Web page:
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University of Houston’s Robertson has also developed recyclable thermosets by finding renewable chemicals to replace some or all of bisphenol A (BPA), which is used as an epoxy precursor in many resins. The BPA alternatives she’s identified include epoxidized soybean oil, salicylic acid, and other plant derivatives. Robertson says key features she looks for in these biobased molecules are convenient functional groups for conversion to epoxides and aromatic rings to provide strength, mimicking the chemical structure of BPA (ACS Sustainable Chem. Eng. 2016, DOI: 10.1021/acssuschemeng.6b01343). Because many of these molecules contain esters, Robertson says, chemical recycling methods under development for polyesters could be applied to her thermoset polymers.

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Boroxine rings can break and easily re-form throughout this thermoset, enabling it to be reshaped (shown). With boiling water, the thermoset can even revert to its monomers.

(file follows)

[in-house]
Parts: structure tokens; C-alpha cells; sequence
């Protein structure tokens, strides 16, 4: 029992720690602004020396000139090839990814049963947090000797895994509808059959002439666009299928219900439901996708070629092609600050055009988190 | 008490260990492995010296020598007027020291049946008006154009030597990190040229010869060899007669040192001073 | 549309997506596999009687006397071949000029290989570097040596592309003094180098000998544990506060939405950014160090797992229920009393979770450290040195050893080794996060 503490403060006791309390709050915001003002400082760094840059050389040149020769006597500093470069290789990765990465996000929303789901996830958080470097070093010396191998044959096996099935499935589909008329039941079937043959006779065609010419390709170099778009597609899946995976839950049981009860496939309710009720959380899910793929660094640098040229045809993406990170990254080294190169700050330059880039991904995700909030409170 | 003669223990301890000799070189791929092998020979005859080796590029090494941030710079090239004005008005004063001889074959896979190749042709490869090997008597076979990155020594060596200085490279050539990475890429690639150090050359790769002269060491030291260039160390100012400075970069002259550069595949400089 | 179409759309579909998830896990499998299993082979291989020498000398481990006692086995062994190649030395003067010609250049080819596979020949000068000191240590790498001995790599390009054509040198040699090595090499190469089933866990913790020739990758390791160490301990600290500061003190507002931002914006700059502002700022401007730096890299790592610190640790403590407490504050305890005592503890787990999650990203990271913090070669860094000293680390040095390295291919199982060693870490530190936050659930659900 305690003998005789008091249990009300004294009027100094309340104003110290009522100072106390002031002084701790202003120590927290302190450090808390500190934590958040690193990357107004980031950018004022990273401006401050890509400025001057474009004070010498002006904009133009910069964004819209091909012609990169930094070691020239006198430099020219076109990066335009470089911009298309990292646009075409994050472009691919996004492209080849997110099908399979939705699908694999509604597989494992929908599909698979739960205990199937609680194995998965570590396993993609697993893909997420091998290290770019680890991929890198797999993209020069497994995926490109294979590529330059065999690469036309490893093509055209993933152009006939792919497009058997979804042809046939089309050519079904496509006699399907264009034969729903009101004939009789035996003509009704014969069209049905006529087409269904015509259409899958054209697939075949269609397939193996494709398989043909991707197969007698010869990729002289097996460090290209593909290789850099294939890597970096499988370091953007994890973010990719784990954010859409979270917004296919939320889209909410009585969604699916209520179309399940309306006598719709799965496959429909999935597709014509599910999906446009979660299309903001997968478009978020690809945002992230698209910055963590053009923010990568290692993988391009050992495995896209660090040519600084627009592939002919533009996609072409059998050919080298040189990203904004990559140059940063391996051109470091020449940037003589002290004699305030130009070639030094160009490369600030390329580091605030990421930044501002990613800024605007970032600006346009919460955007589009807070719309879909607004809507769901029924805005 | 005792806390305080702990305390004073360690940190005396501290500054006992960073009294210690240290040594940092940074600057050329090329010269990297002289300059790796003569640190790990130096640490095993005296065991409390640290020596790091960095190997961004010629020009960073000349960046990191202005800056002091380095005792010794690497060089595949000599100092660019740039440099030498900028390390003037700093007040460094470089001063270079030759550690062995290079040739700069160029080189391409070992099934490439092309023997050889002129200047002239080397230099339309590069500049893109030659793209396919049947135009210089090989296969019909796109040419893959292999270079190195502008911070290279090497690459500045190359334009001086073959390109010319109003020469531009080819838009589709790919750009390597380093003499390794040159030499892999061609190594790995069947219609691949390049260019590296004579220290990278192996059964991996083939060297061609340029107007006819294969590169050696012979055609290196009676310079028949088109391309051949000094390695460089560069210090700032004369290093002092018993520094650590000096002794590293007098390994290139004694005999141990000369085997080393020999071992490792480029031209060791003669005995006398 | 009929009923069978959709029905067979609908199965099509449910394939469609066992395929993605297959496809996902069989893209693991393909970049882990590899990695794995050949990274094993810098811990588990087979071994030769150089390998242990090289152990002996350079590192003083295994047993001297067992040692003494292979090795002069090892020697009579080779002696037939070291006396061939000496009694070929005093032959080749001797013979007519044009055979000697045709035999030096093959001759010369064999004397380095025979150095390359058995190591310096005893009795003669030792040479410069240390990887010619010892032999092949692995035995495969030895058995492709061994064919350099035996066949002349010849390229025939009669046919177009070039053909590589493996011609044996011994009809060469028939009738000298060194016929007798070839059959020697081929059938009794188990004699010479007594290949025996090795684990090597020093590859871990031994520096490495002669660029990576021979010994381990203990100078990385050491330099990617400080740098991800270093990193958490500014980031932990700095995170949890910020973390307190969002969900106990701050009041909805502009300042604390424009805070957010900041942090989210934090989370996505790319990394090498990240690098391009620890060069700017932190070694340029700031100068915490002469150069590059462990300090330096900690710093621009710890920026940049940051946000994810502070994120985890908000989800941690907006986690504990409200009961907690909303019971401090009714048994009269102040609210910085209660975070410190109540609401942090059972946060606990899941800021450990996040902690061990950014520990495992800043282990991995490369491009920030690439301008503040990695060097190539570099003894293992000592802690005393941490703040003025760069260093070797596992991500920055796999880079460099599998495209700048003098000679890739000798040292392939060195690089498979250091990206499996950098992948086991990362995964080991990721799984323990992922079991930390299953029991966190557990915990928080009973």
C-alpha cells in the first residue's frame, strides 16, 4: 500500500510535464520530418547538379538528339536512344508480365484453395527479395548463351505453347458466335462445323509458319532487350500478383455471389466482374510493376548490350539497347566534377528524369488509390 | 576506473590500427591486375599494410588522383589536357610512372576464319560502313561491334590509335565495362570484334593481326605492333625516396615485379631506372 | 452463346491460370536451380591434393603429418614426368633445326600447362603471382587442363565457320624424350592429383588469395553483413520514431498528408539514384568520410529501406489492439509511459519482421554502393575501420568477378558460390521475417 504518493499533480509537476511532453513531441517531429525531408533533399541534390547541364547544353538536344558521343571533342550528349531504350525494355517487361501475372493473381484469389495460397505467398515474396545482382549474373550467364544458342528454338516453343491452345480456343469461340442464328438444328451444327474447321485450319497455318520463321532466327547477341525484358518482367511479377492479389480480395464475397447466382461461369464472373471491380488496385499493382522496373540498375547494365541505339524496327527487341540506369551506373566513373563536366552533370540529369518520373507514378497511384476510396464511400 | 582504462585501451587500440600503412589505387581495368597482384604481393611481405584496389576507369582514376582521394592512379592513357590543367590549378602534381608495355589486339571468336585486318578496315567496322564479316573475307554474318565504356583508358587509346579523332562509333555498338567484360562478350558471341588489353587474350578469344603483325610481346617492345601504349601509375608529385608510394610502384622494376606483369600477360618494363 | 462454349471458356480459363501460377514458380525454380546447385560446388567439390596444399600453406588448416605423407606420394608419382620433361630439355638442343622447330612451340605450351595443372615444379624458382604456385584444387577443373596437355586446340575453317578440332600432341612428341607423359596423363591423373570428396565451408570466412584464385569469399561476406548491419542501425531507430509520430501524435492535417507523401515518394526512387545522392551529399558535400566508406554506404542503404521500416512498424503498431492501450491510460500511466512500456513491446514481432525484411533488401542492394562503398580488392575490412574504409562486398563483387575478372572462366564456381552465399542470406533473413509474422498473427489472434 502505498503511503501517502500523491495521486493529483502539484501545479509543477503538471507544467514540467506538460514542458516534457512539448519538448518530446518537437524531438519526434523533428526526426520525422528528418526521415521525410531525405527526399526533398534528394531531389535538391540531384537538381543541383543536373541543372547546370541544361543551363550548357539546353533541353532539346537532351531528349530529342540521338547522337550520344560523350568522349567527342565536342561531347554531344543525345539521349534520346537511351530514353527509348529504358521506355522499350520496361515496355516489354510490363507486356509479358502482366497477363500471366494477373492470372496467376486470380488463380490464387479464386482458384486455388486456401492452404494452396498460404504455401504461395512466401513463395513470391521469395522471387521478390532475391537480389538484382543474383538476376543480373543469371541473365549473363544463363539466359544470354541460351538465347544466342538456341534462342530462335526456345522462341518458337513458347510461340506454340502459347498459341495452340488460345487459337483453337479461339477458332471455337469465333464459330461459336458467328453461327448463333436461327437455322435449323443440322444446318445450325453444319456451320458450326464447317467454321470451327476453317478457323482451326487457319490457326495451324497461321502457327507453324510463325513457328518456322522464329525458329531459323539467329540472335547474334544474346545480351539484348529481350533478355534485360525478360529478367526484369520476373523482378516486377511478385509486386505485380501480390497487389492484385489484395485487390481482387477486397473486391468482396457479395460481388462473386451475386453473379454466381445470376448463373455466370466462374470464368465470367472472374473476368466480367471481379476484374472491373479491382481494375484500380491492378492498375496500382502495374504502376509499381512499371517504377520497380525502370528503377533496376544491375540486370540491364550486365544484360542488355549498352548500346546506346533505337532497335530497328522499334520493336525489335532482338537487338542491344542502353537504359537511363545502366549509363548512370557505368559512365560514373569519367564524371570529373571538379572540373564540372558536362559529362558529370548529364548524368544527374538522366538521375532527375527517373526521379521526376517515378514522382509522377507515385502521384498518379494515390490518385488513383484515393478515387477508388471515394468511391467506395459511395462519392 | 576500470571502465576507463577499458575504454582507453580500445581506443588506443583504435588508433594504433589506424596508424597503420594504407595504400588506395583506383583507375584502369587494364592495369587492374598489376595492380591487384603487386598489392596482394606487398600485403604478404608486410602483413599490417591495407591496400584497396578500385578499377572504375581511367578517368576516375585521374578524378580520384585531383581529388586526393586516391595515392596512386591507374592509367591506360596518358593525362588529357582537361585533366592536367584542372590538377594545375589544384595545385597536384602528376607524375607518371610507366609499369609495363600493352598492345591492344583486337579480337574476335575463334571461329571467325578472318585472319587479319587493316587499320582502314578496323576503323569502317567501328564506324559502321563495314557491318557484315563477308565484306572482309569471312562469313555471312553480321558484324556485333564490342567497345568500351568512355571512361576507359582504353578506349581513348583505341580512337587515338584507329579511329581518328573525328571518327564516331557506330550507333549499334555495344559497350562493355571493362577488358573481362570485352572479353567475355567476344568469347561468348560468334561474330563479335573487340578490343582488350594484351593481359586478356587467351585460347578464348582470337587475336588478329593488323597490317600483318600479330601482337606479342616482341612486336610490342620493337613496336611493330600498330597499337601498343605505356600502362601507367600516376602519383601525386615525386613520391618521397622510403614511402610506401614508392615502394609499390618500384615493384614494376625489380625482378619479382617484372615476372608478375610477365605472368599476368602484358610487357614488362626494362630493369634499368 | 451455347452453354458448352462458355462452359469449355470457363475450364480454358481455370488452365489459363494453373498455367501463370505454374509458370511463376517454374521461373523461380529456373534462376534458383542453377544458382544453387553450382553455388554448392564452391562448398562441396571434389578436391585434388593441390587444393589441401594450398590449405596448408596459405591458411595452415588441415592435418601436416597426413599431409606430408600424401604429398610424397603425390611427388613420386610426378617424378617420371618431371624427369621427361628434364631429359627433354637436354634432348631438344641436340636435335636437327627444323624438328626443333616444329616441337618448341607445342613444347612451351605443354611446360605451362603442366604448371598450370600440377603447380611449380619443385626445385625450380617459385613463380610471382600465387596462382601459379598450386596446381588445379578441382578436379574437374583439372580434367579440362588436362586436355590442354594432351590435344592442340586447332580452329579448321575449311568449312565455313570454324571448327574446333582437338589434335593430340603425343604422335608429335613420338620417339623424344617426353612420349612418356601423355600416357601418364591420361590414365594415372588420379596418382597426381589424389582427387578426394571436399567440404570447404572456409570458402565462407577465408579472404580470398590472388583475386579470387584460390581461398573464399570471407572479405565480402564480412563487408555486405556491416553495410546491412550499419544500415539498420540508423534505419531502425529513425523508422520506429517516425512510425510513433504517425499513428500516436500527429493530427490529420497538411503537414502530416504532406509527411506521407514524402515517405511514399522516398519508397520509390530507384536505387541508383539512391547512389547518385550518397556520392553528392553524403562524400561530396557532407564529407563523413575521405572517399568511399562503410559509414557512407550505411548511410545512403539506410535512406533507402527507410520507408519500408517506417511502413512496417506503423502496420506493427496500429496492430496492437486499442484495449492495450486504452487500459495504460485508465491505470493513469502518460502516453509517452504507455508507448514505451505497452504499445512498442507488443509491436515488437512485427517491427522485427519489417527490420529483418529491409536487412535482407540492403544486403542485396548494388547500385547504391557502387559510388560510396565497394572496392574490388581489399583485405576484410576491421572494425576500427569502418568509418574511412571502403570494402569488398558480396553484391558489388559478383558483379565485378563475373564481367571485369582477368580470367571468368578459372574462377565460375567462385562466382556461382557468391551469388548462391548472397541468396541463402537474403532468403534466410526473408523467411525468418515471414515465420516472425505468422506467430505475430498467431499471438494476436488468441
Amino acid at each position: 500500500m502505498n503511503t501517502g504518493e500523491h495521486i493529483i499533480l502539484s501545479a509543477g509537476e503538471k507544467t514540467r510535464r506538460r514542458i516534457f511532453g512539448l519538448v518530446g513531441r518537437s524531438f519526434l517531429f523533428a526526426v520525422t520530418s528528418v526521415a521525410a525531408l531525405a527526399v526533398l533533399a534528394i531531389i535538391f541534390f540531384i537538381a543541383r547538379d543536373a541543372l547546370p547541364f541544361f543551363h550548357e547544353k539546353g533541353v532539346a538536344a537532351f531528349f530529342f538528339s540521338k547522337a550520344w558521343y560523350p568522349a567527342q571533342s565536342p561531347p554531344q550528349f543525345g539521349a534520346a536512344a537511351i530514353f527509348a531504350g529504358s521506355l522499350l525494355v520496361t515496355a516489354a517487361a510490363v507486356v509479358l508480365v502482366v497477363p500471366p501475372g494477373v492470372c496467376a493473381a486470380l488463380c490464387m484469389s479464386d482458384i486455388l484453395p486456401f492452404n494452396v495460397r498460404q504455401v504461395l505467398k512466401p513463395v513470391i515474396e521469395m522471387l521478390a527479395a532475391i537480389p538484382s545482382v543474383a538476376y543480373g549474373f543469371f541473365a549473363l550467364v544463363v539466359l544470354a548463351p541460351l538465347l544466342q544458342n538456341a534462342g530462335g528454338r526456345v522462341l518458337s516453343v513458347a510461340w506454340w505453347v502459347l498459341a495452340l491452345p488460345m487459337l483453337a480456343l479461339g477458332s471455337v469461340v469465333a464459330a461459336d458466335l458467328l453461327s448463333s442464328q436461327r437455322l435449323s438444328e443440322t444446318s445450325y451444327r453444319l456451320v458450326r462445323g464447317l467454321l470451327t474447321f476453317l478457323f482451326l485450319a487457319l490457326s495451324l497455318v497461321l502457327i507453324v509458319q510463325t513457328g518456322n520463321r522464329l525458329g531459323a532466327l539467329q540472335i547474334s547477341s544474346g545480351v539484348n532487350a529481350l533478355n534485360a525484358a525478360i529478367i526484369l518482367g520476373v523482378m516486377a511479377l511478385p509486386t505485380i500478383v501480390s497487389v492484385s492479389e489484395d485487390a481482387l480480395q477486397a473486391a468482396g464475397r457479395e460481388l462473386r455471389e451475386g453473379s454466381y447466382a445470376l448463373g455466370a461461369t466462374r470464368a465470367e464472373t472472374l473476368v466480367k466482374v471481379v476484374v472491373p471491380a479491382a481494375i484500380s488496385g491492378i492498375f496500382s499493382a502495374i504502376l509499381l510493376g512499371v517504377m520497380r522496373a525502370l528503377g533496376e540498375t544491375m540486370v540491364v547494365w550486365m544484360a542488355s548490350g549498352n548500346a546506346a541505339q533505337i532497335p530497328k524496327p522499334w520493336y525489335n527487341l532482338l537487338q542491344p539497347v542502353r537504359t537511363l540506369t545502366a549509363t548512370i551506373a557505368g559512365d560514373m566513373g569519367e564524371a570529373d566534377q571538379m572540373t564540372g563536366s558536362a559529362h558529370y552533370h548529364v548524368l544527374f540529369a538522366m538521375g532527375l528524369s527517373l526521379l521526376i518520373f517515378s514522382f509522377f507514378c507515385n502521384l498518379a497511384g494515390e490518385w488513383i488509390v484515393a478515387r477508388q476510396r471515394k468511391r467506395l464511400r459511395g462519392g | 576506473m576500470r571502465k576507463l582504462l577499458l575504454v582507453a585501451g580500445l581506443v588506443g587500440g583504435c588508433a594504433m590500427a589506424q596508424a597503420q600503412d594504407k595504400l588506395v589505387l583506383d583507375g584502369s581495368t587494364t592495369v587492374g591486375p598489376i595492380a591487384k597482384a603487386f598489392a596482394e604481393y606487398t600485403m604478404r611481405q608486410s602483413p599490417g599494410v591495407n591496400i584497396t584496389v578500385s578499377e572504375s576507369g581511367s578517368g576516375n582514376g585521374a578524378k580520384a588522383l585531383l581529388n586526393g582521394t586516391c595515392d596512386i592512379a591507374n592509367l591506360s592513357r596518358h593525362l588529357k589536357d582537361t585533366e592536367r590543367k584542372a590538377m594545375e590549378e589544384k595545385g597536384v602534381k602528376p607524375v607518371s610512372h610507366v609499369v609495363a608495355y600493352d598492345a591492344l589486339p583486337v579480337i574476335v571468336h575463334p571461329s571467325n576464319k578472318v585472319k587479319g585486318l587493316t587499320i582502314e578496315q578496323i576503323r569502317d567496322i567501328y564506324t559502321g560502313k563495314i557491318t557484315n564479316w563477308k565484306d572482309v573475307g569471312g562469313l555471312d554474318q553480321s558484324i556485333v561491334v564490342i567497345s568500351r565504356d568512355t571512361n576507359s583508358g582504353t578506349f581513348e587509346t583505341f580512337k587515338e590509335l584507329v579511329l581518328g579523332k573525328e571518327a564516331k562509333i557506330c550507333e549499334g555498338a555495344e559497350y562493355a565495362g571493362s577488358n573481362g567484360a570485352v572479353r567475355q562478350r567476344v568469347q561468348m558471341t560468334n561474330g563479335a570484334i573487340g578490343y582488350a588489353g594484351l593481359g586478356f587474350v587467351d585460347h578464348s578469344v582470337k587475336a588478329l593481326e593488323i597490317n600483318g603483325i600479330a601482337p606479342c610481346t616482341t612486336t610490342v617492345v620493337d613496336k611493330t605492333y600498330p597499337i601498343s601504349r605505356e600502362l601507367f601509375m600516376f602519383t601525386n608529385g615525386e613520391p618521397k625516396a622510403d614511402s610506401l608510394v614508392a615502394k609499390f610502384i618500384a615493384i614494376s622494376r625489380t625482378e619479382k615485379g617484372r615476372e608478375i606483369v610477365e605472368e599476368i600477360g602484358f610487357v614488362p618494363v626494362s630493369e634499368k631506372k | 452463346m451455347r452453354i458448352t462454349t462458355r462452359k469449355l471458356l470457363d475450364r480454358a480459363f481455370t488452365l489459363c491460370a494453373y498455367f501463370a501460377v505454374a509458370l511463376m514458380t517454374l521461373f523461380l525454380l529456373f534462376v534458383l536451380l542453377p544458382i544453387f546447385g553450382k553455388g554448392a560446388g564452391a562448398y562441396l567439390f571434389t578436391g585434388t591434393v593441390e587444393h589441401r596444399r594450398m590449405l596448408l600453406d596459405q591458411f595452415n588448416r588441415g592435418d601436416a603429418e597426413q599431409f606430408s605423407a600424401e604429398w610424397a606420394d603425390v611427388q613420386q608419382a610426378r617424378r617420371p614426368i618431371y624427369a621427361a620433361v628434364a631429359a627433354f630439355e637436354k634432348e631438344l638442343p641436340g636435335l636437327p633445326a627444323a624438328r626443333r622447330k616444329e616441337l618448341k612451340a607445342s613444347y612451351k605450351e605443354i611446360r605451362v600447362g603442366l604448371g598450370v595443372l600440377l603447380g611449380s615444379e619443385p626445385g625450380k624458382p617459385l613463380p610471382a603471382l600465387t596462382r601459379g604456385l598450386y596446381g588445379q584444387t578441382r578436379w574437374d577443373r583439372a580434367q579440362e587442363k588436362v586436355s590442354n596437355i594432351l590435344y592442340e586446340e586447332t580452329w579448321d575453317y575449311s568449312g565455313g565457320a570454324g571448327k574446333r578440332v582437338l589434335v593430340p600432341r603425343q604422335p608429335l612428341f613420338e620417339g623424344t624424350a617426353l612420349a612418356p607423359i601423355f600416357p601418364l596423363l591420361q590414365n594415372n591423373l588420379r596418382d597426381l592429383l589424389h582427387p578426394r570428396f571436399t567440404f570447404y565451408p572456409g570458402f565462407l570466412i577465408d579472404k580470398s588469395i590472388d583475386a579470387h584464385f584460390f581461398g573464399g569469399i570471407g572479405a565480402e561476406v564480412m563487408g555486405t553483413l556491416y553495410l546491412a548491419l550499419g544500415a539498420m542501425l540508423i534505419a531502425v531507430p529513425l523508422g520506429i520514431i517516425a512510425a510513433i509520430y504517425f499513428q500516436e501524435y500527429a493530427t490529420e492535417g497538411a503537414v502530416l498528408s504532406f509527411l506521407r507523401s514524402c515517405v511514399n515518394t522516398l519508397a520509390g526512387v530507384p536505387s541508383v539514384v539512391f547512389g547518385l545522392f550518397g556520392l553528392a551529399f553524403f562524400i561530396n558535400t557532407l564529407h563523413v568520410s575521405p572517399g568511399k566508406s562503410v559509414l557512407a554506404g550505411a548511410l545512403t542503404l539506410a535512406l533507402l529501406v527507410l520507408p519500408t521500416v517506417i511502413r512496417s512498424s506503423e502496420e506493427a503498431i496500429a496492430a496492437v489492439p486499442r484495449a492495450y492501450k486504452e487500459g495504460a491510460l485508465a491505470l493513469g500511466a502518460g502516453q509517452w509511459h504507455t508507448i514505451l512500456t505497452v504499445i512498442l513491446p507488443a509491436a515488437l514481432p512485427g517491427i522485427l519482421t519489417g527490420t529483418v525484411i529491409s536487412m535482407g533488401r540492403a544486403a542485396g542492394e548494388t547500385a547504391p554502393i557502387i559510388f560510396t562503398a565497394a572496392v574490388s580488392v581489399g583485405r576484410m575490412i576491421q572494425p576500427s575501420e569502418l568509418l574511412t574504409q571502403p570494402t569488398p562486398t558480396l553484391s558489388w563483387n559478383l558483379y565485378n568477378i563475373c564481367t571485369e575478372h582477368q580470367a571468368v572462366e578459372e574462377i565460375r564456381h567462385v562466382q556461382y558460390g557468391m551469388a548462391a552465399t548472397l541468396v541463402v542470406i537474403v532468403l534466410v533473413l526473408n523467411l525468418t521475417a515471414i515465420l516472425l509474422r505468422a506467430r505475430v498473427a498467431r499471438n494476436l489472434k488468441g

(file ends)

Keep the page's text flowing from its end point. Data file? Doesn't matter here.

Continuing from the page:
A research group at the University of California, Irvine, led by Zhibin Guan has turned to boroxine rings to produce recyclable thermosets (J. Am. Chem. Soc. 2018, DOI: 10.1021/jacs.8b03257). These rings form through reversible reactions between boronic acid groups on the monomers, a property that also allows the thermoset to be reshaped and re-formed. In boiling water, the polymer breaks down to its monomers.

Researchers at IBM are also interested in chemically recyclable thermoset polymers because computers use the materials in many ways, including as insulators for electronics and in the cases that house them. Jeannette Garcia, a chemist at IBM, created poly(hexahydrotriazine), which can be converted back into its monomer with an acid catalyst that selectively hydrolyzes the hexahydrotriazine linkers (Science 2014, DOI: 10.1126/science.1251484).

Rethinking thermoplastics

Thermoset polymers aren’t the only materials that chemists are designing to be easily recycled. Some researchers have turned to the field of self-destructive, or so-called self-immolative, polymers to develop new thermoplastics. Pioneered by chemist Doron Shabat of Tel Aviv University, self-immolative polymers are inherently unstable but have an endcap that prevents their depolymerization. When triggered by light or a specific chemical, the endcap releases and triggers depolymerization. “Self-immolative polymers embody that ideal notion of how we could potentially recycle plastics,” says Elizabeth Gillies, a chemist at the University of Western Ontario.